From Amazon’s description: “For twenty-five years, Debby Irving sensed inexplicable racial tensions in her personal and professional relationships. As a colleague and neighbor, she worried about offending people she dearly wanted to befriend. As an arts administrator, she didn’t understand why her diversity efforts lacked traction. As a teacher, she found her best efforts to reach out to students and families of color left her wondering what she was missing.” For anyone who is socially self-conscious and a chronic people-pleaser intimidated by the idea of how to go about forming meaningful cross-racial relationships, this brutally honest book about a woman’s journey to effective anti-racist educator is super enlightening.
I’m Still Here: Black Dignity in a World Made for Whiteness by Austin Channing Brown (Convergent Books, 2018)
This book, a slim volume with short, conversational chapters, would be appropriate for adults as well as kids twelve and up. Brown leads with the story of how her parents chose her name: because it sounds like it could belong to a white man, so on forms such as job applications she would escape bias until at least getting a chance to meet in person. Brown goes on to discuss the white supremacy embedded in American institutions and her experience navigating a white middle-class world in her profession.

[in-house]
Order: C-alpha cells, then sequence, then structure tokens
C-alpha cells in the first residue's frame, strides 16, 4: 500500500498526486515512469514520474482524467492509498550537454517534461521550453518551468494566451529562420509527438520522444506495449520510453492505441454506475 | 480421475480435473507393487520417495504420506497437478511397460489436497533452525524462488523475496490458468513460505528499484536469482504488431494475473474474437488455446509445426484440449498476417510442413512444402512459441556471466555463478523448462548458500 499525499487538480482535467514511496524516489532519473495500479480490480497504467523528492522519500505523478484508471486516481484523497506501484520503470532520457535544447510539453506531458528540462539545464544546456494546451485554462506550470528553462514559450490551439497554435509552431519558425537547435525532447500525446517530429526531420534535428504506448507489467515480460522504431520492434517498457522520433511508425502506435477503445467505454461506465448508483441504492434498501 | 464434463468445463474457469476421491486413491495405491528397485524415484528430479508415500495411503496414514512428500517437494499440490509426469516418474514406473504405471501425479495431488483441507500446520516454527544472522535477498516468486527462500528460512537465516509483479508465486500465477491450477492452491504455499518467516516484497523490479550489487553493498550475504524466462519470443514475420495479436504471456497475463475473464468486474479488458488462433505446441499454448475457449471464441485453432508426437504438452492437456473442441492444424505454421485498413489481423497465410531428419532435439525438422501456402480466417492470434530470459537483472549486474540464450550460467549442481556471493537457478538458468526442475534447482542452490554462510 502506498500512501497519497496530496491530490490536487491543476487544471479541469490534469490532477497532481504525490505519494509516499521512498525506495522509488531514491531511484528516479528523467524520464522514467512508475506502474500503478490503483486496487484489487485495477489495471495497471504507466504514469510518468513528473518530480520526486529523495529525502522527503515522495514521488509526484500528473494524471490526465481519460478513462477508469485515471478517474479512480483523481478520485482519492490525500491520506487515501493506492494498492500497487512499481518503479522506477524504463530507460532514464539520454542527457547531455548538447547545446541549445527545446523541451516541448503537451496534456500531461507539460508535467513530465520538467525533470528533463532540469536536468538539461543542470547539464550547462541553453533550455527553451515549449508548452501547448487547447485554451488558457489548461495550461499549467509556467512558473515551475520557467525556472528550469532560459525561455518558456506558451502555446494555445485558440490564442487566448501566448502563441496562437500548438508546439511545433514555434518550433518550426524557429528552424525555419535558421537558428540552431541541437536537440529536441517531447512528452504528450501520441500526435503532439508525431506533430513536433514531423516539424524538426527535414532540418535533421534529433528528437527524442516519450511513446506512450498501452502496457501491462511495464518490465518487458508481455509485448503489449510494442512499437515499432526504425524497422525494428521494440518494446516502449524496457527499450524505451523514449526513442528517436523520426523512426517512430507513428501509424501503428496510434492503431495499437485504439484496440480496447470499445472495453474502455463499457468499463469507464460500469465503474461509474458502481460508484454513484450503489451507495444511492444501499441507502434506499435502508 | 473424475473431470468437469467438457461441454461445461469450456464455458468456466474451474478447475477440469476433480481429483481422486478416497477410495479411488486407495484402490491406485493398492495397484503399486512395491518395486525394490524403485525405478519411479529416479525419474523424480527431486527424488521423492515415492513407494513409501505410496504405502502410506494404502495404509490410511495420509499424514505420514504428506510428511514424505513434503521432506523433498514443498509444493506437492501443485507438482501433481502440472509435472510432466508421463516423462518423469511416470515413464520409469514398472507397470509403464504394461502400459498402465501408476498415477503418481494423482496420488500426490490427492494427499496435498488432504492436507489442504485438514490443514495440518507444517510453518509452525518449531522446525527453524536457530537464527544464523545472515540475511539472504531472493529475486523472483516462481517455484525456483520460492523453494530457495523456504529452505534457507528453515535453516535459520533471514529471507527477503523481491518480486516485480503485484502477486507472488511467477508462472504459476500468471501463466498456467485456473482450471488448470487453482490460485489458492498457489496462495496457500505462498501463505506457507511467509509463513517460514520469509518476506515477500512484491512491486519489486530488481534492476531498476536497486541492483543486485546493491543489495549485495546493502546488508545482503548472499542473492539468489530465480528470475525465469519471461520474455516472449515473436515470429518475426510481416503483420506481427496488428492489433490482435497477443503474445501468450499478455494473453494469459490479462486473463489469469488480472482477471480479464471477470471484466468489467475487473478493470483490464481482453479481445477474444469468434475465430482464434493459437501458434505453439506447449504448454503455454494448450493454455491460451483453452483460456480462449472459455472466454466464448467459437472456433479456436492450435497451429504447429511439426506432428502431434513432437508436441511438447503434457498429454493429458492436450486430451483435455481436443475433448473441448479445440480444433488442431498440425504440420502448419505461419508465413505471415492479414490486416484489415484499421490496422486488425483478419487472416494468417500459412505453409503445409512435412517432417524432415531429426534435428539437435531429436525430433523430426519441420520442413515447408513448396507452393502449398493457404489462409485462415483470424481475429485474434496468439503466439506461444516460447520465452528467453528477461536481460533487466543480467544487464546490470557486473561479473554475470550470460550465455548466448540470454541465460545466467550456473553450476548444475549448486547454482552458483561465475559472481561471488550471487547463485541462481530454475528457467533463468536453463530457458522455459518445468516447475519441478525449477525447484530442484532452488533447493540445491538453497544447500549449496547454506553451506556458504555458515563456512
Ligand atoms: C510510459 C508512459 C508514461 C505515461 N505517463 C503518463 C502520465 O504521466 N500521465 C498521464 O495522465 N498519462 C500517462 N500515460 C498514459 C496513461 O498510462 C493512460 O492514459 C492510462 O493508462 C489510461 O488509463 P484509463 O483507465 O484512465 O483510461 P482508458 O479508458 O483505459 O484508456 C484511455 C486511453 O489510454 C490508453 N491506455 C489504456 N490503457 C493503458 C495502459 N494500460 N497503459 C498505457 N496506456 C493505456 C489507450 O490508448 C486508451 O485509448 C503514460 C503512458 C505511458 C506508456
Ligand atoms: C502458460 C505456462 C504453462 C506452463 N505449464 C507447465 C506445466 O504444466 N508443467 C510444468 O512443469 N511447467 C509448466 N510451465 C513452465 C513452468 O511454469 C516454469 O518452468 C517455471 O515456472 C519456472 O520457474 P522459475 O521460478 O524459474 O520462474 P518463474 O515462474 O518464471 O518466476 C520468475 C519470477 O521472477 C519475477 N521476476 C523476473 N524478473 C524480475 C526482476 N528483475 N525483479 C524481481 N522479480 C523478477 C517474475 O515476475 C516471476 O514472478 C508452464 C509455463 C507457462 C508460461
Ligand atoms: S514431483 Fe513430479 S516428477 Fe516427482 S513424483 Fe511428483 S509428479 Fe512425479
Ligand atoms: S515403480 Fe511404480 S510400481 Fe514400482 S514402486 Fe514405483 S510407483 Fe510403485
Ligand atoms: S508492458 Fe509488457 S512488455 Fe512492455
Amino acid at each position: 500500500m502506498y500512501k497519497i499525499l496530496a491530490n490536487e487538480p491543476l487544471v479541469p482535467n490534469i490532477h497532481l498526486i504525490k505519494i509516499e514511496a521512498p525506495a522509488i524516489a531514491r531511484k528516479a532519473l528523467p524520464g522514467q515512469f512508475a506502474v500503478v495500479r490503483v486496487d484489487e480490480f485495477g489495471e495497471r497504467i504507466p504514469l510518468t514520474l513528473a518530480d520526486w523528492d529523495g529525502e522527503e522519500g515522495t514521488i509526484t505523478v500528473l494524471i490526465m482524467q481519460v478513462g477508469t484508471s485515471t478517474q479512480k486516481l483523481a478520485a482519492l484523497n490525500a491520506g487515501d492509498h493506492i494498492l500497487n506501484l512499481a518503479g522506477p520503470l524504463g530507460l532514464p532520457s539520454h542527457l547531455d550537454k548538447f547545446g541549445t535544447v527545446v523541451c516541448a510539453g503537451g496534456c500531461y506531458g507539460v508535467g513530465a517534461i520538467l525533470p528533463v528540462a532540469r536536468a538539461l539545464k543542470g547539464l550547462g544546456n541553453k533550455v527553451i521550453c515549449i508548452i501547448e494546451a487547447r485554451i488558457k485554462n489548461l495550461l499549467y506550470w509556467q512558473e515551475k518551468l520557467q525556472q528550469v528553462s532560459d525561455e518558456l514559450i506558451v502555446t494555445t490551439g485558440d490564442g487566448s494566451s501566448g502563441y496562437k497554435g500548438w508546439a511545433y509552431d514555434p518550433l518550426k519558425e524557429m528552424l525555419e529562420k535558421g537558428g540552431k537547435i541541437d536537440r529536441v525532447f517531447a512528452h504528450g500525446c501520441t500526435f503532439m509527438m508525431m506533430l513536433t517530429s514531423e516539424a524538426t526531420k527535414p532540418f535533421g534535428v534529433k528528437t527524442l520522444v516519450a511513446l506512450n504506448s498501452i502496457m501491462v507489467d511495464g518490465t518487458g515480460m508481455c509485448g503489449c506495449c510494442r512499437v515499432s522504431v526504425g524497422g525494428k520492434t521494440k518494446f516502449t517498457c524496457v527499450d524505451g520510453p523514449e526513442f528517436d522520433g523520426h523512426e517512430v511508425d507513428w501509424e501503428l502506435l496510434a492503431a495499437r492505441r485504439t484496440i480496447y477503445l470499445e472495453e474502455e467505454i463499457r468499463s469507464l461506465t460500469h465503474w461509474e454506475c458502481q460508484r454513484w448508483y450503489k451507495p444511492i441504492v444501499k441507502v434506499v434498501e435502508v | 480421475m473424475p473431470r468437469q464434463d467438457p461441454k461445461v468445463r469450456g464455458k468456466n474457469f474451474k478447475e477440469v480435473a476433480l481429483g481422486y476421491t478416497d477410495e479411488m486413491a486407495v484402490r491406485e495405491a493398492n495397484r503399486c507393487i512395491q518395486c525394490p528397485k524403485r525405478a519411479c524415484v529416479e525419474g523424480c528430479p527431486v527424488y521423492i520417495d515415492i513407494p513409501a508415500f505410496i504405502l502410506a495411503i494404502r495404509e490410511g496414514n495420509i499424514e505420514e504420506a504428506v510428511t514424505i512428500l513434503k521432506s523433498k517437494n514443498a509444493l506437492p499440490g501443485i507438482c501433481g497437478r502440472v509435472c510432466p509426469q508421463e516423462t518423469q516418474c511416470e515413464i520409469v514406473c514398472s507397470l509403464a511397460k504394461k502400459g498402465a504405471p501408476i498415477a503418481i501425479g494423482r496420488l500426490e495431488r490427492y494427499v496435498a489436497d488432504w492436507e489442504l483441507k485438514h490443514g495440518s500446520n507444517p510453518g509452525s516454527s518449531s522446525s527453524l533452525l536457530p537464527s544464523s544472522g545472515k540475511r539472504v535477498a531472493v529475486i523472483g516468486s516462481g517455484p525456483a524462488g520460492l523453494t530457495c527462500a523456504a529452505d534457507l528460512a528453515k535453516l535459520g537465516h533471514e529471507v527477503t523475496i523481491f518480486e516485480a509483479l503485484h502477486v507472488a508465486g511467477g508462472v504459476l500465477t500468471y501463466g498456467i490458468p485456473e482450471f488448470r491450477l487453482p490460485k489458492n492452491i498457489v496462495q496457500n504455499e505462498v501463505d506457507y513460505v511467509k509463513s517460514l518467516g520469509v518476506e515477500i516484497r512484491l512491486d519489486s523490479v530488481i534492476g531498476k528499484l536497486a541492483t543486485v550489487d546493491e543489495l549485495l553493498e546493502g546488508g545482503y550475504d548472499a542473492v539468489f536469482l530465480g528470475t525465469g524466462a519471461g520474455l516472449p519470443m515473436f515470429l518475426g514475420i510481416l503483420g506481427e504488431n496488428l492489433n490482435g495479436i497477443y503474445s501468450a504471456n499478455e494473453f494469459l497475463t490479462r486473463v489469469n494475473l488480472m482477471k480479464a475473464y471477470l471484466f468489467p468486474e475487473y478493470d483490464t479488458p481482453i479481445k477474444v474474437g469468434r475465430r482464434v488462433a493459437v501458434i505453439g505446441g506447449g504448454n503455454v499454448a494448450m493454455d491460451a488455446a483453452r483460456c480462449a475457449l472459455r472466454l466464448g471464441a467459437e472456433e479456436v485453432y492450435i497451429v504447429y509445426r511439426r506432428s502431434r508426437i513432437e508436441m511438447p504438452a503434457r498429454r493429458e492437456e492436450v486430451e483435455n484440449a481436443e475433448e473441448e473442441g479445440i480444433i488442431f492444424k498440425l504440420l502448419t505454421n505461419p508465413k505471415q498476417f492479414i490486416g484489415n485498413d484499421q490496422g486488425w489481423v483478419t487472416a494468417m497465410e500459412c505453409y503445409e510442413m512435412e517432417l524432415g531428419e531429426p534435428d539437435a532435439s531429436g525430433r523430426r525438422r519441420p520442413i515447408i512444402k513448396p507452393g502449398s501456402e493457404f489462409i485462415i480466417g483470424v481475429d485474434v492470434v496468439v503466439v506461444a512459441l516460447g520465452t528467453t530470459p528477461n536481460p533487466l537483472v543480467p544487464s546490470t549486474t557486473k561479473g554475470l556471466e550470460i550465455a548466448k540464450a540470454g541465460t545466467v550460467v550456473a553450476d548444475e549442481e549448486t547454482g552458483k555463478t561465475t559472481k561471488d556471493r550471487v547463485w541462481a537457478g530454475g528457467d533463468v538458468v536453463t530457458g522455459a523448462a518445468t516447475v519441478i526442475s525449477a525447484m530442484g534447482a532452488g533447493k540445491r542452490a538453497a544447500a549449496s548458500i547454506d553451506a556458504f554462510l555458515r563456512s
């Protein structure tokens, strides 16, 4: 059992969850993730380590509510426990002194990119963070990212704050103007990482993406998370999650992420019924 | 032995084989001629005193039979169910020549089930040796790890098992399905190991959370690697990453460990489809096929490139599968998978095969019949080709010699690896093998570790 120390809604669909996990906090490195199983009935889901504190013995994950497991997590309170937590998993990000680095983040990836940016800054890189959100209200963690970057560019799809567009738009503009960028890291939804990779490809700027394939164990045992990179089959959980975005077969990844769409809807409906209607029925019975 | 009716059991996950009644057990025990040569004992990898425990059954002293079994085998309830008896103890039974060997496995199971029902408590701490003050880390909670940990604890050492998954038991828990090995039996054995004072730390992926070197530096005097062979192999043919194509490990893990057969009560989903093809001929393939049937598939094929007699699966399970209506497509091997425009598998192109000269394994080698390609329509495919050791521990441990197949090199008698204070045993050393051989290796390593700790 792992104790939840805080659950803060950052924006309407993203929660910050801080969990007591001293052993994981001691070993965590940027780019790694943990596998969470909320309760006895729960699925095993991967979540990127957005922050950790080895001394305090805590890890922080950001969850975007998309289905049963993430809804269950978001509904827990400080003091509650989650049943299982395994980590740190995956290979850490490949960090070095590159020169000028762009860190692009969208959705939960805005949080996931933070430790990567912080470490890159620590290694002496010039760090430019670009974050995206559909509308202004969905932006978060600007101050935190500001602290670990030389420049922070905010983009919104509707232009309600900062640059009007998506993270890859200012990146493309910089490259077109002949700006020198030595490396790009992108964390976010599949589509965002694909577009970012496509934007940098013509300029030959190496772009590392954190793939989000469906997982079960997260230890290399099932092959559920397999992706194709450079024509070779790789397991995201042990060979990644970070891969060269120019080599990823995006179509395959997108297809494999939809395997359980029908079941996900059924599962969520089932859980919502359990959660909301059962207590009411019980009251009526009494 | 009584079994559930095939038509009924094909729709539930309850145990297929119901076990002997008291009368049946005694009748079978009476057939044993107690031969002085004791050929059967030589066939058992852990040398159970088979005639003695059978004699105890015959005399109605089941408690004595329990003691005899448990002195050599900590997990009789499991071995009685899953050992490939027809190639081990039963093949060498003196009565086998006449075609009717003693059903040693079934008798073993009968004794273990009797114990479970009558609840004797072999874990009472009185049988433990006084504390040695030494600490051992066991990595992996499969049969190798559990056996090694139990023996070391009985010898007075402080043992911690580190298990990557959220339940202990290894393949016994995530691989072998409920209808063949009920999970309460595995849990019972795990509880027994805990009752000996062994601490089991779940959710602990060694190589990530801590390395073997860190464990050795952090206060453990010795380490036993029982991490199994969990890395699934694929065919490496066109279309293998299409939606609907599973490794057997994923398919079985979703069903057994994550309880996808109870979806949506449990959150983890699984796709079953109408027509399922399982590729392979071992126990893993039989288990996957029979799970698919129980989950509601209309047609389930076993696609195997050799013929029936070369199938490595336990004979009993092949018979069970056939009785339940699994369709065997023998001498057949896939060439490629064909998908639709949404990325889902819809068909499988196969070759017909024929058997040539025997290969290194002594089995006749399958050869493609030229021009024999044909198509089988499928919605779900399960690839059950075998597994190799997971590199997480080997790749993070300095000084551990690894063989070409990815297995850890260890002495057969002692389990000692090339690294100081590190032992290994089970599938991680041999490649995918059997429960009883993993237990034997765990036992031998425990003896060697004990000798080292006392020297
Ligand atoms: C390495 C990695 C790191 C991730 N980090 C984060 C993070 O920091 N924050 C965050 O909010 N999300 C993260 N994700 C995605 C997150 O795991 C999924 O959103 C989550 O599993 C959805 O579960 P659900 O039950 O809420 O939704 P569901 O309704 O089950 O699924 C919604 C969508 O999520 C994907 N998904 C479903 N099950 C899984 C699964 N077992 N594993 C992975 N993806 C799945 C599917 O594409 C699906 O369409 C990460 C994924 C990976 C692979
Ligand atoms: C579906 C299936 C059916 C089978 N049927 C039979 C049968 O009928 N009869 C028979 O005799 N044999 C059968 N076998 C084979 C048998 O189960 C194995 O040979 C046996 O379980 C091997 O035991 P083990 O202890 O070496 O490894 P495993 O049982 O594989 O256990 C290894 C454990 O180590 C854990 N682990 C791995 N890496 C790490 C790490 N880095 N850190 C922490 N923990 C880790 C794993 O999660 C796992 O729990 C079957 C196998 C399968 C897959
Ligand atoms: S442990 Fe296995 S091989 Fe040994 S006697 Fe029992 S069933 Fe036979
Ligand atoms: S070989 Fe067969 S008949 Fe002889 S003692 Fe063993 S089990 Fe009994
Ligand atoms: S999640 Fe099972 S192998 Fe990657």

So You Want to Talk About Race by Ijeoma Oluo (Seal Press, 2018)
From the National Book Review: “Oluo gives us–both white people and people of color–that language to engage in clear, constructive, and confident dialogue with each other about how to deal with racial prejudices and biases.” Another slim book with short, conversational chapters that would be accessible to teens as well as adults, Oluo guides readers through topics surrounding race–microaggressions, hearing racist jokes, touching someone’s hair, affirmative action–in clear, precise, easy-to-understand language.
Not My Idea: A Book About Whiteness by Anastasia Higginbotham (picture book) (Dottir Books, 2018)
This is a picture book primer for children that invites white children and parents to confront racism, accept that it’s real, and think about what they as white people can do to advance justice. Higginbotham has a mind-blowing gift for distilling extremely complex, potentially wordy topics into deft, frank sentences that are clear and accessible to kids (she has titles in this same series for kids about sex, death, and divorce). This book stands alone in frankly addressing race for white children specifically.
Let’s Talk About Race by Julius Lester (picture book) (HarperCollins, 2008)
Children’s literature heavyweight Julius Lester addresses race head-on (race is part of our individual life “story”) and acknowledges its influence before going on to emphasize our shared humanity.
This will be uncomfortable. You will not get it right all the time or have all the answers.
Race is a dense, extremely personal, extremely complex issue in America, which means these conversations will not be easy and these teachings will not be simple to impart. It’s a delicate balancing act, because while white parents need to speak explicitly and honestly to our white children about race, we also need to be careful of the words we choose, sensitive to the power of what we say. But if we are willing to confront our country’s harmful legacy of white supremacy and the biases we all absorb from our culture, we can try to make change for the future.